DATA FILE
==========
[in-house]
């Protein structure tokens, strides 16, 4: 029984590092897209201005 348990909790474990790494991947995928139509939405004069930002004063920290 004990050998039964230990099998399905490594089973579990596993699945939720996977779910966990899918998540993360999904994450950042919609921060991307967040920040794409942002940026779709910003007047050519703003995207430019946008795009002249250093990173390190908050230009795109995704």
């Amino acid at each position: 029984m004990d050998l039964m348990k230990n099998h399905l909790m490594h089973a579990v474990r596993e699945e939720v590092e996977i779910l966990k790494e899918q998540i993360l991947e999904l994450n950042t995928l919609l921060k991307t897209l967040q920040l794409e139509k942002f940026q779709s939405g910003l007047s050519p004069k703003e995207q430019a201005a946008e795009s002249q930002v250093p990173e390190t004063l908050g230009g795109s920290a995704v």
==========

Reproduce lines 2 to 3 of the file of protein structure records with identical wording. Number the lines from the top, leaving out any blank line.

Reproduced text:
């Protein structure tokens, strides 16, 4: 029984590092897209201005 348990909790474990790494991947995928139509939405004069930002004063920290 004990050998039964230990099998399905490594089973579990596993699945939720996977779910966990899918998540993360999904994450950042919609921060991307967040920040794409942002940026779709910003007047050519703003995207430019946008795009002249250093990173390190908050230009795109995704």
């Amino acid at each position: 029984m004990d050998l039964m348990k230990n099998h399905l909790m490594h089973a579990v474990r596993e699945e939720v590092e996977i779910l966990k790494e899918q998540i993360l991947e999904l994450n950042t995928l919609l921060k991307t897209l967040q920040l794409e139509k942002f940026q779709s939405g910003l007047s050519p004069k703003e995207q430019a201005a946008e795009s002249q930002v250093p990173e390190t004063l908050g230009g795109s920290a995704v």